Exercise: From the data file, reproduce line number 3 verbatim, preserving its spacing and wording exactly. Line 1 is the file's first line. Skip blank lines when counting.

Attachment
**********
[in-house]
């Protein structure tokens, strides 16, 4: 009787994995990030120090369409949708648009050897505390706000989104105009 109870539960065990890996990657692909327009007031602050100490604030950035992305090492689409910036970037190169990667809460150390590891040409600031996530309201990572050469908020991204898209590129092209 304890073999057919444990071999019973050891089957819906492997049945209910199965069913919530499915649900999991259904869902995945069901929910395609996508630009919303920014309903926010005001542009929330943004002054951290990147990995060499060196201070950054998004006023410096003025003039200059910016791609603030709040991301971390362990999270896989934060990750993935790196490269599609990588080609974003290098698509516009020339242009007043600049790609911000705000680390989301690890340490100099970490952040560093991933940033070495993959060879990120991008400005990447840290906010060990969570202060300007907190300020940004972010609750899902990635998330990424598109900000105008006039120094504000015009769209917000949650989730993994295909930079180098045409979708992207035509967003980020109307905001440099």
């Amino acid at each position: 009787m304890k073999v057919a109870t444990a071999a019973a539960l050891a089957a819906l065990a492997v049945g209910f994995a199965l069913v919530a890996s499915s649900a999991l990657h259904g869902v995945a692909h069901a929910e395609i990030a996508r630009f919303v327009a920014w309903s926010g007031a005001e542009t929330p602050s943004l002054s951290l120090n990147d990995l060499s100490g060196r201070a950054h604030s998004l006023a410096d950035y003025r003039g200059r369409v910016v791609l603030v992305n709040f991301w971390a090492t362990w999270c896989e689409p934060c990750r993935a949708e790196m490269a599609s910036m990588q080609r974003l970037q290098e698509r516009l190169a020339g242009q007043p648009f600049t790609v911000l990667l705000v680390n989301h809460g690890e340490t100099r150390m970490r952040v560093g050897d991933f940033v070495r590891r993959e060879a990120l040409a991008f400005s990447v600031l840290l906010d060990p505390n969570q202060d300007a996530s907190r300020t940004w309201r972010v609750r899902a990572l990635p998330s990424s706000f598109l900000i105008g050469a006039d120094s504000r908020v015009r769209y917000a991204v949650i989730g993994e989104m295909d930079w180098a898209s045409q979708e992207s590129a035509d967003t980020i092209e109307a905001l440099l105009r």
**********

């Amino acid at each position: 009787m304890k073999v057919a109870t444990a071999a019973a539960l050891a089957a819906l065990a492997v049945g209910f994995a199965l069913v919530a890996s499915s649900a999991l990657h259904g869902v995945a692909h069901a929910e395609i990030a996508r630009f919303v327009a920014w309903s926010g007031a005001e542009t929330p602050s943004l002054s951290l120090n990147d990995l060499s100490g060196r201070a950054h604030s998004l006023a410096d950035y003025r003039g200059r369409v910016v791609l603030v992305n709040f991301w971390a090492t362990w999270c896989e689409p934060c990750r993935a949708e790196m490269a599609s910036m990588q080609r974003l970037q290098e698509r516009l190169a020339g242009q007043p648009f600049t790609v911000l990667l705000v680390n989301h809460g690890e340490t100099r150390m970490r952040v560093g050897d991933f940033v070495r590891r993959e060879a990120l040409a991008f400005s990447v600031l840290l906010d060990p505390n969570q202060d300007a996530s907190r300020t940004w309201r972010v609750r899902a990572l990635p998330s990424s706000f598109l900000i105008g050469a006039d120094s504000r908020v015009r769209y917000a991204v949650i989730g993994e989104m295909d930079w180098a898209s045409q979708e992207s590129a035509d967003t980020i092209e109307a905001l440099l105009r």